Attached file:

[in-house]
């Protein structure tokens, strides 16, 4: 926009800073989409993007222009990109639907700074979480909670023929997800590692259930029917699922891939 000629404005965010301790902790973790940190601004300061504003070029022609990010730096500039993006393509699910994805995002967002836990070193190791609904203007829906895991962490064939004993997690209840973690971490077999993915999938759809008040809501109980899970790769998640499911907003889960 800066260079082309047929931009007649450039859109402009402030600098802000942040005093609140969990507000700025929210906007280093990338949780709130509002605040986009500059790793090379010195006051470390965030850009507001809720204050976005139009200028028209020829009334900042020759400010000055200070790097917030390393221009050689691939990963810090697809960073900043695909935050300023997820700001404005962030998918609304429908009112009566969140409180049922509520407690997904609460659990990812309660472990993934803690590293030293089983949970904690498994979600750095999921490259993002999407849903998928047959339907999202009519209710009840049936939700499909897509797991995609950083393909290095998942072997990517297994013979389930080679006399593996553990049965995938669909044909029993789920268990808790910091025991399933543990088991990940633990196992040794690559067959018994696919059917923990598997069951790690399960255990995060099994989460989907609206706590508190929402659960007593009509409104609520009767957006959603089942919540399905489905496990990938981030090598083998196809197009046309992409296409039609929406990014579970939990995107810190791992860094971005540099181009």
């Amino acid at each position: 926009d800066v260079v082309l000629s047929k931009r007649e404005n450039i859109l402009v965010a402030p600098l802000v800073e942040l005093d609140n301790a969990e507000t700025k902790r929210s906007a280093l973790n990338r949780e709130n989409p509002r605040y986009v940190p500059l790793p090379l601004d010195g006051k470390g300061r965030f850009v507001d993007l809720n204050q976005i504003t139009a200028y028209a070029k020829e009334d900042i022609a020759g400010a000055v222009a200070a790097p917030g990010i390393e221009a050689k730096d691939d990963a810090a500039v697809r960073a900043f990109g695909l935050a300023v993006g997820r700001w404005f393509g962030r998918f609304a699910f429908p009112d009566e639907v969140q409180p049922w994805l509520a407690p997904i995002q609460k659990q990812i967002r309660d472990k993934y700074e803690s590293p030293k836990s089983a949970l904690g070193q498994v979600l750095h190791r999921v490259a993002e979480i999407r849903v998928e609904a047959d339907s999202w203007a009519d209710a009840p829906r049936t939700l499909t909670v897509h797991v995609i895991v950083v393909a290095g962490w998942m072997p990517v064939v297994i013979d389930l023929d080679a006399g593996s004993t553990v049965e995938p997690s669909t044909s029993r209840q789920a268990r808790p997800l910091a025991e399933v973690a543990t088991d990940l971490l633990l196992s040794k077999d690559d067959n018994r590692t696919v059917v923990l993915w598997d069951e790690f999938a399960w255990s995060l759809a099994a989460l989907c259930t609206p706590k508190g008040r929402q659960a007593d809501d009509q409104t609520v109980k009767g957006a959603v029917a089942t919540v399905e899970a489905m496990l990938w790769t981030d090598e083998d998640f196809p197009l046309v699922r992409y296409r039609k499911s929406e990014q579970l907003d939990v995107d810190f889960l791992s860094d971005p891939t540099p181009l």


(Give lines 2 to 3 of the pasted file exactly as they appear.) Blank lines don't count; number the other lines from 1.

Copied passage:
């Protein structure tokens, strides 16, 4: 926009800073989409993007222009990109639907700074979480909670023929997800590692259930029917699922891939 000629404005965010301790902790973790940190601004300061504003070029022609990010730096500039993006393509699910994805995002967002836990070193190791609904203007829906895991962490064939004993997690209840973690971490077999993915999938759809008040809501109980899970790769998640499911907003889960 800066260079082309047929931009007649450039859109402009402030600098802000942040005093609140969990507000700025929210906007280093990338949780709130509002605040986009500059790793090379010195006051470390965030850009507001809720204050976005139009200028028209020829009334900042020759400010000055200070790097917030390393221009050689691939990963810090697809960073900043695909935050300023997820700001404005962030998918609304429908009112009566969140409180049922509520407690997904609460659990990812309660472990993934803690590293030293089983949970904690498994979600750095999921490259993002999407849903998928047959339907999202009519209710009840049936939700499909897509797991995609950083393909290095998942072997990517297994013979389930080679006399593996553990049965995938669909044909029993789920268990808790910091025991399933543990088991990940633990196992040794690559067959018994696919059917923990598997069951790690399960255990995060099994989460989907609206706590508190929402659960007593009509409104609520009767957006959603089942919540399905489905496990990938981030090598083998196809197009046309992409296409039609929406990014579970939990995107810190791992860094971005540099181009």
């Amino acid at each position: 926009d800066v260079v082309l000629s047929k931009r007649e404005n450039i859109l402009v965010a402030p600098l802000v800073e942040l005093d609140n301790a969990e507000t700025k902790r929210s906007a280093l973790n990338r949780e709130n989409p509002r605040y986009v940190p500059l790793p090379l601004d010195g006051k470390g300061r965030f850009v507001d993007l809720n204050q976005i504003t139009a200028y028209a070029k020829e009334d900042i022609a020759g400010a000055v222009a200070a790097p917030g990010i390393e221009a050689k730096d691939d990963a810090a500039v697809r960073a900043f990109g695909l935050a300023v993006g997820r700001w404005f393509g962030r998918f609304a699910f429908p009112d009566e639907v969140q409180p049922w994805l509520a407690p997904i995002q609460k659990q990812i967002r309660d472990k993934y700074e803690s590293p030293k836990s089983a949970l904690g070193q498994v979600l750095h190791r999921v490259a993002e979480i999407r849903v998928e609904a047959d339907s999202w203007a009519d209710a009840p829906r049936t939700l499909t909670v897509h797991v995609i895991v950083v393909a290095g962490w998942m072997p990517v064939v297994i013979d389930l023929d080679a006399g593996s004993t553990v049965e995938p997690s669909t044909s029993r209840q789920a268990r808790p997800l910091a025991e399933v973690a543990t088991d990940l971490l633990l196992s040794k077999d690559d067959n018994r590692t696919v059917v923990l993915w598997d069951e790690f999938a399960w255990s995060l759809a099994a989460l989907c259930t609206p706590k508190g008040r929402q659960a007593d809501d009509q409104t609520v109980k009767g957006a959603v029917a089942t919540v399905e899970a489905m496990l990938w790769t981030d090598e083998d998640f196809p197009l046309v699922r992409y296409r039609k499911s929406e990014q579970l907003d939990v995107d810190f889960l791992s860094d971005p891939t540099p181009l």